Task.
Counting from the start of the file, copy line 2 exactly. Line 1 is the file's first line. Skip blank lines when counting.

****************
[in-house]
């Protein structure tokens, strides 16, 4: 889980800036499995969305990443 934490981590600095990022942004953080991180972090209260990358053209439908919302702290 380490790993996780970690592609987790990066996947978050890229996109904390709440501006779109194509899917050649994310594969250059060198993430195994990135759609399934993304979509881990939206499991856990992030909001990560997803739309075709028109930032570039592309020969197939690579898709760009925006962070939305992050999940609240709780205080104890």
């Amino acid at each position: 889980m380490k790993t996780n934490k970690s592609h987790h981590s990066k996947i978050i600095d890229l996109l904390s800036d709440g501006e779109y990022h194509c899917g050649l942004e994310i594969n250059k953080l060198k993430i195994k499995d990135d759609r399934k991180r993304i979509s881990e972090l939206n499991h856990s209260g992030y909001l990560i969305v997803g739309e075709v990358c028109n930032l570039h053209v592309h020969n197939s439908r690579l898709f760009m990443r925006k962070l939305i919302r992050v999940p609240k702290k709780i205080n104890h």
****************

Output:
């Protein structure tokens, strides 16, 4: 889980800036499995969305990443 934490981590600095990022942004953080991180972090209260990358053209439908919302702290 380490790993996780970690592609987790990066996947978050890229996109904390709440501006779109194509899917050649994310594969250059060198993430195994990135759609399934993304979509881990939206499991856990992030909001990560997803739309075709028109930032570039592309020969197939690579898709760009925006962070939305992050999940609240709780205080104890």